Cover Image: Of Literature and Lattes

Of Literature and Lattes

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Member Reviews

Enjoyed this book.  It might not be the most original take, but it was still an enjoyable read. Looking forward to reading more by this author in the future.
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When I requested this book, I hadn’t realized it was a follow up to another story.. and now I’m kind of glad. Because that means I can go back and read more about some of my favorite characters! 
This was a fun read that I really enjoyed. 
In the beginning, Alyssa wasn’t my favorite. Her attitude rubbed me the wrong way. But, by the end of the book I was rooting for her. 
I did Jeremy from the beginning though and was excited when things worked out well for him. 
There was a bit too much bickering for my liking, but overall I enjoyed the dialogue and character building that happened!
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Katherine Reay is a gifted storyteller. Let her take you to her lovely fictional town of Winsome, Illinois. You won't ever want to leave. This is her 2nd book set in this wonderful community and I hope there are many more.  It is  beautiful story of forgiveness and moving forward.  This is a wonderful novel that will have you longing to be a part of the Winsome Community.  This is a must read for any fan of Katherine Reay and will certainly be getting the attention of fans that just haven't been introduced to this fabulous author.  I will be giving this as a gift to many friends.
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I loved this author’s previous book “The Printed Letter” and was happy to be able to return to the lives of these characters.  This time around, we view the life of the town of Winsome from the backdrop of both the newly-restored coffee shop and the bookstore that’s become the heart of the town’s community.

This storyline centers around Alyssa’s reluctant return home to Winsome and the contention in the relationship that exists between she and mother, Joyce.  It was easy at first for me to get quite annoyed with Alyssa and I did not care for her at all.  But all throughout this story, we have the opportunity to see Alyssa grow and change and begin to see that she really does not know her mother at all.  By the end of the book, I had warmed up to Alyssa and began to hope that maybe she’d find her place in Winsome.  I did, however, like the character of Jeremy from the very beginning and was cheering him on to find success with his coffee shop and build his relationship with his young daughter.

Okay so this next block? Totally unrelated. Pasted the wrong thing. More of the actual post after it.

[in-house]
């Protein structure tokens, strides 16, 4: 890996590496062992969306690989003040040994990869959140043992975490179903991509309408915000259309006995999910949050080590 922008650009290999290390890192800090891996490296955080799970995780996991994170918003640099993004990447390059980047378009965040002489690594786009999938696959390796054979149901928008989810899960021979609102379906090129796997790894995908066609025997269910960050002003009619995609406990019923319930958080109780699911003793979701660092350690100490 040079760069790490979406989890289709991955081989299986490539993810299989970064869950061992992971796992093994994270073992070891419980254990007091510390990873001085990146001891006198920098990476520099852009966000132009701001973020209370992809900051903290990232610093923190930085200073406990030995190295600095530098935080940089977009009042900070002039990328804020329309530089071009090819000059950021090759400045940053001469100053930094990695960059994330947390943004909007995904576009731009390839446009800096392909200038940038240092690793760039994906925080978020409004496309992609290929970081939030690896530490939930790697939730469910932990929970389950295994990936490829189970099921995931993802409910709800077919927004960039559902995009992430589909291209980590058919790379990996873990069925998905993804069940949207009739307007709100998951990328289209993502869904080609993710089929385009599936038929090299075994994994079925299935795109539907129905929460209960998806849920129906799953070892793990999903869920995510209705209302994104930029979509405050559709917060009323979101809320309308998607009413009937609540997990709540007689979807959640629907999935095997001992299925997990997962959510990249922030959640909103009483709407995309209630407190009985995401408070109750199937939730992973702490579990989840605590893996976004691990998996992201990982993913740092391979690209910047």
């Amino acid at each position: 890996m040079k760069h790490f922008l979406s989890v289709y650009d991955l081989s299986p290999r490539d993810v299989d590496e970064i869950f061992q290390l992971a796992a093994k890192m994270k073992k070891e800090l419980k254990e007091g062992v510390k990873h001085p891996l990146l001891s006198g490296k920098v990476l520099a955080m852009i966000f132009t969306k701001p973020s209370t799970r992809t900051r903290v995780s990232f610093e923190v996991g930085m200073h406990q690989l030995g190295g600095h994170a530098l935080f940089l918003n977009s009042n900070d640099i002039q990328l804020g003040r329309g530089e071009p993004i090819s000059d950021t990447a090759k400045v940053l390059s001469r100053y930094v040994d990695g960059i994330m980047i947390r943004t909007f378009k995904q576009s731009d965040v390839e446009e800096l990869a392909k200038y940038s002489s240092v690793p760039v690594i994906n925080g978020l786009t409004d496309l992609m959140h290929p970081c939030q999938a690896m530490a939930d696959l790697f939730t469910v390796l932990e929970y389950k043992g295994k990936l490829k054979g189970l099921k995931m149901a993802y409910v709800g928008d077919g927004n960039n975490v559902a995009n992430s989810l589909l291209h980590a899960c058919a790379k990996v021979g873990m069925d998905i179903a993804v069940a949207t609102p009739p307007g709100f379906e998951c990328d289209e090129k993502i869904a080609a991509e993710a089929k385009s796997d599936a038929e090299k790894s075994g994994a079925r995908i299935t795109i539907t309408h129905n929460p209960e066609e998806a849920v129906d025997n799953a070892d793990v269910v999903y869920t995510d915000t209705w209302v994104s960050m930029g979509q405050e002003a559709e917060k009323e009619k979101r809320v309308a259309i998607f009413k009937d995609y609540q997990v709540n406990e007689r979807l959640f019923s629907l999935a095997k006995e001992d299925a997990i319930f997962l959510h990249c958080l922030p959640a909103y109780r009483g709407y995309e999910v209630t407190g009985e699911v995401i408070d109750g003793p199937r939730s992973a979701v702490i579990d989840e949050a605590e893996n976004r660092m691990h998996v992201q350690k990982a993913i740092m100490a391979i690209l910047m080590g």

This is not a sweet, romantic story.  There’s romance, but it’s the kind that’s gained by hard work in establishing a relationship. I’m not sure if there will be a third book in this series, but I’ll be reading it if there is.

I received a copy of this book from the publisher.  All opinions are my own.
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This was a great lighter read for these times (March 2020, in the middle of the COVID-19 crisis). Set in a small town and filled with literary references and coffee shop vibes, it’s a story about community, family, and second chances. Alyssa is still reeling after a scandal completely demolished the company she was working for. Jeremy has moved to Winsome and remodeled their beloved coffee shop to rival any big city cafe. Both are wrestling with their pasts and figuring out that relationships are what sustain us more than anything else. 
I found the characters to be charming and the plot to have just enough elements to keep the story moving forward, but at times the transitions felt rushed. I would have liked to see a little more character development, especially in the main characters. 
I am not certain but I think this may be a sequel, or at least a spin-off, of an earlier book. Perhaps reading The Printed Letter Bookshop first would have rounded out the story a little better. 
All in all, a solid read that I wouldn’t hesitate to recommend to someone in the mood for an uplifting, heartwarming story.
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I adored the previous book, the Printed Letter Bookshop, so naturally I was very excited for the opportunity to read the follow-up, Of Literature and Lattes.  Unfortunately I only got about a quarter of the way through and realized I was really not enjoying it at all.  Unlike the last book, I felt no warmth toward the characters or their situations at all.  The main character, Alyssa, I found to be unnecessarily unpleasant.  Jeremy's ex-wife - does anyone really act THAT nasty and hostile?  Having loved the last book so much, I really wanted to love this one, but I couldn't stomach these characters.
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This is the first time I have read this author and the book and it was a good read. Enjoyed the characters.
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Of Literature and Lattes by Katherine Ready

Grab yourself a latte, get cozy and prepare to dive into a heartwarming read.

The story of two seemingly lost and wondering souls will warn even the coldest of hearts. Fantastic character development that will have you cheering not only the two leading characters but the whole group of well meaning town folk.

4/5 stars

Thank you #NetGalley and #ThomasNelson for this book in exchange for my honest review.
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I enjoyed this second novel set in Winsome, Illinois, a lovely small town where people look out for each other. The two main characters are in Winsome for different reasons: temporary refuge for one, a fresh start for another. Neither is working out too well until help is asked for and is given in various ways. There are a few loose ends by the conclusion of the book, but I figure either that's real life or there is more to come.